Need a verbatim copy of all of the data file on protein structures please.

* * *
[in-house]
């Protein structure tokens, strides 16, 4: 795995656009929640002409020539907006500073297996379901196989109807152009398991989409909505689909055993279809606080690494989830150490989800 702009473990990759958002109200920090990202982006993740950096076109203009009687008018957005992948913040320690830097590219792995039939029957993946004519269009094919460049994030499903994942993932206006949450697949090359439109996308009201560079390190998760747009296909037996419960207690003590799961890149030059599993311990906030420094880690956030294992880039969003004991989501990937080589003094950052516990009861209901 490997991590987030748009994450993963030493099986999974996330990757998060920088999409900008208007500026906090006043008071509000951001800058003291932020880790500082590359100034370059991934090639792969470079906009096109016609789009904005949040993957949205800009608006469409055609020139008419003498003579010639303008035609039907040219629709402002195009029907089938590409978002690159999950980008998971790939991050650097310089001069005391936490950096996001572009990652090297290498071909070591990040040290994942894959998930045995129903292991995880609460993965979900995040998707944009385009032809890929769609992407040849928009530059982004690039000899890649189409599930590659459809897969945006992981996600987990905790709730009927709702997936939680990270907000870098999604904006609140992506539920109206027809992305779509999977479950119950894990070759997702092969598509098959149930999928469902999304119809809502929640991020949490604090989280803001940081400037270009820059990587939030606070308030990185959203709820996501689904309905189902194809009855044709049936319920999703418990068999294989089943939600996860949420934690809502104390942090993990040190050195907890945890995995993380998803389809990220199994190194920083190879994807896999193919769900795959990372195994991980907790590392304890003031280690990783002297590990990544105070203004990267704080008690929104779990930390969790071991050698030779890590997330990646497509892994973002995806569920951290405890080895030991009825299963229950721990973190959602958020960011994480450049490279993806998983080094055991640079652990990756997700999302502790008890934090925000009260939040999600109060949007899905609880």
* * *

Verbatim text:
[in-house]
């Protein structure tokens, strides 16, 4: 795995656009929640002409020539907006500073297996379901196989109807152009398991989409909505689909055993279809606080690494989830150490989800 702009473990990759958002109200920090990202982006993740950096076109203009009687008018957005992948913040320690830097590219792995039939029957993946004519269009094919460049994030499903994942993932206006949450697949090359439109996308009201560079390190998760747009296909037996419960207690003590799961890149030059599993311990906030420094880690956030294992880039969003004991989501990937080589003094950052516990009861209901 490997991590987030748009994450993963030493099986999974996330990757998060920088999409900008208007500026906090006043008071509000951001800058003291932020880790500082590359100034370059991934090639792969470079906009096109016609789009904005949040993957949205800009608006469409055609020139008419003498003579010639303008035609039907040219629709402002195009029907089938590409978002690159999950980008998971790939991050650097310089001069005391936490950096996001572009990652090297290498071909070591990040040290994942894959998930045995129903292991995880609460993965979900995040998707944009385009032809890929769609992407040849928009530059982004690039000899890649189409599930590659459809897969945006992981996600987990905790709730009927709702997936939680990270907000870098999604904006609140992506539920109206027809992305779509999977479950119950894990070759997702092969598509098959149930999928469902999304119809809502929640991020949490604090989280803001940081400037270009820059990587939030606070308030990185959203709820996501689904309905189902194809009855044709049936319920999703418990068999294989089943939600996860949420934690809502104390942090993990040190050195907890945890995995993380998803389809990220199994190194920083190879994807896999193919769900795959990372195994991980907790590392304890003031280690990783002297590990990544105070203004990267704080008690929104779990930390969790071991050698030779890590997330990646497509892994973002995806569920951290405890080895030991009825299963229950721990973190959602958020960011994480450049490279993806998983080094055991640079652990990756997700999302502790008890934090925000009260939040999600109060949007899905609880």